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The E-Mail Side of Sears

Last week’s marketing alliance with America Online will give pioneer Sears, Roebuck and Co. another leg up in e-mail customer service, by offering real-time communication between Sears customer service reps and its 60 million customers nationwide via a co-branded instant messenger service.

“It will allow Sears customers to instant message Sears’ customer service. So, picture it, you’re at home, you’re online, you’re having a problem with your dishwasher – it’s rattling – you get on your instant messenger, and you instant message[e-mail] Sears customer service directly,” said David Theis, a spokesman for AOL. Then, in real-time, a customer service representative can find out the model of your dishwasher and schedule a service appointment, said Theis.

The bricks-and-mortar retail giant knows a thing or two about e-mail. Despite the fact that response time is reportedly slowing down for consumers who e-mail questions directly to a company’s Web site, according to a recent survey commissioned by e-mail software supplier Brightware Inc., Novata, CA, Sears is leading the pack. The Hoffman Estates, IL-based company had the quickest response times, answering consumers’ e-mail questions in just nine minutes.

That’s no small feat, considering that the study found that only 13 percent of the Fortune 100 companies who were surveyed answered e-mail queries within three hours, and several companies — including Dell Computer, IBM, and Lucent Technologies — did not respond to e-mails at all.

Theis was unsure if customer service representatives would be available for instant messaging 24 hours a day.

Instant messaging will also allow customer service reps to e-mail links to customers to help them find appliances.

“Sears has a loyal customer base,” said Theis refusing to comment on how AOL will be able to tap into its customer base as part of the agreement.

“We’re both well-known American brands… Certainly with our strengths in interactive services and Sears’ strengths in retail and home services, we can combine to create a lot of real value for our customer base,” said David Theis, a spokesman for America Online who refused to provide any information about its member base other than that AOL members are “mainstream consumers….[who] spend a lot of time online.”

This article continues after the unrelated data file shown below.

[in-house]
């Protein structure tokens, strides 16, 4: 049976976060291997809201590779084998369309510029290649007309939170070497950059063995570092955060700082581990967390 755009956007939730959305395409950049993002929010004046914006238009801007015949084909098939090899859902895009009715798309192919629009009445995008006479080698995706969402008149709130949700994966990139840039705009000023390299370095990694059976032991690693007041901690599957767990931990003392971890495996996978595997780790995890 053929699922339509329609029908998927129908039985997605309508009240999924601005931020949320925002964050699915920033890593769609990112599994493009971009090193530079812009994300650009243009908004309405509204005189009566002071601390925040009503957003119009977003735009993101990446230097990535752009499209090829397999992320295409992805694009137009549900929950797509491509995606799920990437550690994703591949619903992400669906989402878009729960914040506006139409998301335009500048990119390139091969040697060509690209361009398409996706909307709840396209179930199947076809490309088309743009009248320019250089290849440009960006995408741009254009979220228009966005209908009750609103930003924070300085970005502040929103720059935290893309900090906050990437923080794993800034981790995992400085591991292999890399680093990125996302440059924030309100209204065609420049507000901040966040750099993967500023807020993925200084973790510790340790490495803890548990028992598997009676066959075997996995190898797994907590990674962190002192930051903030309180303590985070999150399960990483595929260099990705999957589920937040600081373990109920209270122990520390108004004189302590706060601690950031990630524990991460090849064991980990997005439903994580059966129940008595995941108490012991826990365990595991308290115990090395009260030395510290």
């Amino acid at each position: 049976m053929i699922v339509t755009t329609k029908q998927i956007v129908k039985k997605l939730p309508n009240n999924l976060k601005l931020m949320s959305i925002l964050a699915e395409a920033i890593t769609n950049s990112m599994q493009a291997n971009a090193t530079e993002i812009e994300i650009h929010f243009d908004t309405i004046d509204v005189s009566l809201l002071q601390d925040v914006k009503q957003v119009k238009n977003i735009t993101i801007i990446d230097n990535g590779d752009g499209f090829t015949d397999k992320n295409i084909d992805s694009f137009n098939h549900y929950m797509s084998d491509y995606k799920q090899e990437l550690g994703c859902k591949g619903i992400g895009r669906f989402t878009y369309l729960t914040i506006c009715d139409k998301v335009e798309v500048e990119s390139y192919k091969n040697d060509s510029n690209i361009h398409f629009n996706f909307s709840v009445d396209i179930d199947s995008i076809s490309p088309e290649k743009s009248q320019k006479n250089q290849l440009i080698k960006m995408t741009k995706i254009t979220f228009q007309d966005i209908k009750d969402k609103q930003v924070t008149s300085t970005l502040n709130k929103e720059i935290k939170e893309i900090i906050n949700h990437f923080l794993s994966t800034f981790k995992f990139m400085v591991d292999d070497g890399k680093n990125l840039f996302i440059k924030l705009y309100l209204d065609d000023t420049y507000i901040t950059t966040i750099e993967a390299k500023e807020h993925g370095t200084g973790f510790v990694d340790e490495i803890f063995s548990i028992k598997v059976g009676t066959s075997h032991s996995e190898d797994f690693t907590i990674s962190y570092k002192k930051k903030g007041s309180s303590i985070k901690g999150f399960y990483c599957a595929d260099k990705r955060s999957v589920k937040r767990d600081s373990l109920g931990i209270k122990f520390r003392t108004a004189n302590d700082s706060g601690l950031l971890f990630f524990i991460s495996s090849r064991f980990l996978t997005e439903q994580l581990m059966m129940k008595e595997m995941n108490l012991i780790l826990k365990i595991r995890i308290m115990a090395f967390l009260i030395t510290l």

Sears refused to comment on the partnership.

As part of the partnership, AOL’s interactive products and services will be marketed to Sears customers and Sears’ merchandise and services will be marketed to AOL’s member base, which when combined with subsidiary CompuServe, totals 23 million members.

The companies will be developing for release in the second half of this year a co-branded edition of AOL with links to www.sears.com and other Sears interactive sites that will be promoted to Sears customers and in certain locations in its 858 retail stores, as well as in its print and television advertising programs.

The 39 million active Sears credit card holders will be able to pay for their monthly AOL subscriptions with the proprietary card.

The companies also plan to market and sell broadband access, and intend to develop new broadband home improvement content. Sears customers will be able to attend live in-store demonstrations of new broadband-based technologies, which can be installed in their homes.

In February, AOL signed a similar deal with Kinko’s, Ventura, CA, to provide AOL with a major in-store retail presence as Kinko’s exclusive online service offering and feature Kinko’s across several America Online brands.

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